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Home :: Archive :: 2004 :: January ::
Questions Related to Love's Labor's Lost
The Shakespeare Conference: SHK 15.0261  Friday, 30 January 2004

From:           Jack Heller <
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Date:           Thursday, 29 Jan 2004 14:24:07 -0500 (EST)
Subject: 15.0244 Questions Related to Love's Labor's Lost
Comment:        Re: SHK 15.0244 Questions Related to Love's Labor's Lost

I've received various replies on various threads, all for which I am
grateful.

Back when I was researching Thomas Middleton, I had noticed various
parallels between his play A Mad World, My Masters and Shakespeare's
Venus and Adonis. On my latest reading of Love's Labor's Lost, I have
found that Shakespeare again puns on the deer/dear hunt in the deer park
(as he had done in V&A).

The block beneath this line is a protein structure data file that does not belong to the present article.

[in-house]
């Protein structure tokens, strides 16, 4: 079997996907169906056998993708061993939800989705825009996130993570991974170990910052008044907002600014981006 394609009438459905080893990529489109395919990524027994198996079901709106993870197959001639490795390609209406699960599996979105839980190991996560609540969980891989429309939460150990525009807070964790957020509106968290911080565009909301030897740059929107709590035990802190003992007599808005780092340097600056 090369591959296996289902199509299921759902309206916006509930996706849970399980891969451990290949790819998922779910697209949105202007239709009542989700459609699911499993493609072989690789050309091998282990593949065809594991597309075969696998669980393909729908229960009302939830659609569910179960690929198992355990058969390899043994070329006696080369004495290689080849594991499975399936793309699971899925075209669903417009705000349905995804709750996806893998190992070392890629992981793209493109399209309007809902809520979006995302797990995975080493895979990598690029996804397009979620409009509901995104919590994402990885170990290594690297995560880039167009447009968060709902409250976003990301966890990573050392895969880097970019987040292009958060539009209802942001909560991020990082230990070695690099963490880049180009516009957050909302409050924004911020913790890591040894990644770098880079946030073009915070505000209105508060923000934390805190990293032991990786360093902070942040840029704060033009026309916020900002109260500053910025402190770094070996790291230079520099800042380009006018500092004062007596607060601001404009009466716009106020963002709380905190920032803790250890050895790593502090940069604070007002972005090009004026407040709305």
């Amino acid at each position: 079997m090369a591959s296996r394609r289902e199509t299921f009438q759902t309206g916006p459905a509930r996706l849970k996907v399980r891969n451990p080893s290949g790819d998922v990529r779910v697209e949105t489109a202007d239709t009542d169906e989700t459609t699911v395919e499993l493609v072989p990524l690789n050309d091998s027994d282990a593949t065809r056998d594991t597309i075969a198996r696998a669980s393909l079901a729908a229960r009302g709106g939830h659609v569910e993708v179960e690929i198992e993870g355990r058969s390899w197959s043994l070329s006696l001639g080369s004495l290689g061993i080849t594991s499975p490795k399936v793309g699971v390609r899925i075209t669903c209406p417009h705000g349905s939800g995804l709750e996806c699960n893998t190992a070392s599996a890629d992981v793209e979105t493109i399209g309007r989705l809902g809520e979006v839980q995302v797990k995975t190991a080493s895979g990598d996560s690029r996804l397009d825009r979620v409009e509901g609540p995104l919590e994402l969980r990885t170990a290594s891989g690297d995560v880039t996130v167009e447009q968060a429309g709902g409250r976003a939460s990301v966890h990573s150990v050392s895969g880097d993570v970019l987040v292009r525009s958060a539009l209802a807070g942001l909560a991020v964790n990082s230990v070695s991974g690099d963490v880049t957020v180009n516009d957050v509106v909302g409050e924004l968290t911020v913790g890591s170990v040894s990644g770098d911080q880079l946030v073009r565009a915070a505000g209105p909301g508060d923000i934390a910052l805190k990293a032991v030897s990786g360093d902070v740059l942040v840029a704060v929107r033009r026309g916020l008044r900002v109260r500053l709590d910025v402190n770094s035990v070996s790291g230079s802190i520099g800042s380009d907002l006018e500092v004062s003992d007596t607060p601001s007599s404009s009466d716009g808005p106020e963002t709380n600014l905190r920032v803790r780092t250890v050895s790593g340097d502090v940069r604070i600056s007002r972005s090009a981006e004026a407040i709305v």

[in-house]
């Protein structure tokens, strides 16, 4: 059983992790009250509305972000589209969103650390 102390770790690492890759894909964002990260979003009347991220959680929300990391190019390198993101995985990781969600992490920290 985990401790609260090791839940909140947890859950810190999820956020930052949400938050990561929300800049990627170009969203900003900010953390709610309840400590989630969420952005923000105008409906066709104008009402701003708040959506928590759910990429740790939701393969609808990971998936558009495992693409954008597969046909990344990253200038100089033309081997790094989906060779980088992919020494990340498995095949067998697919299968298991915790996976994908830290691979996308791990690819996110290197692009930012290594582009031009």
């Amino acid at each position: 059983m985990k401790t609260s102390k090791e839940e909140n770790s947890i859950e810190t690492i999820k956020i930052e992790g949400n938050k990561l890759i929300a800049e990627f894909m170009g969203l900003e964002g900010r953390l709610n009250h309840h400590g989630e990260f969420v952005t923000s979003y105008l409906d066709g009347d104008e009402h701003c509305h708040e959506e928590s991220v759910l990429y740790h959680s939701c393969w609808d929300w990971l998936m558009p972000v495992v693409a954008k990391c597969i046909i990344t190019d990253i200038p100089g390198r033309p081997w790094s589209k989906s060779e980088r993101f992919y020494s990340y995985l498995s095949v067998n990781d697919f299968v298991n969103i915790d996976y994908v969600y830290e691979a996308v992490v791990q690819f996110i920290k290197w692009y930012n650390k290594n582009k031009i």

Then I found these passages to parallel. From LLL,

[Berowne:] What? I love, I sue, I seek a wife!
A woman that is like a German clock,
Still a-repairing, ever out of frame,
And never going aright, being a watch,
But being watched that it may still go right! (4.1.186-190)

 From A Mad World, My Masters, during the speech of Penitent's repentance:

[Penitent:] What is she [woman], took asunder from her clothes?
Being ready, she consists of hundred pieces,
Much like your German clock, and near allied:
Both are so nice they cannot go for pride,
Beside a greater fault, but too well known,
They'll strike to ten when they should stop at one. (4.1.19-24)

Middleton's subplot involving Penitent and Mistress Harebrain may be an
inversion of LLL; Mistress Harebrain is kept close in by her husband to
keep her from making him a cuckold. Only one man is admitted to see her,
the outwardly pious Penitent Brothel, who is supposed to instruct her in
the ways of piety. The result, of course, is Harebrain's cuckolding.

As my access to the MLAIB is limited, I'd be grateful to know if there
is any research considering further any connections between LLL and
Middleton's drama.

Jack Heller
Huntington College

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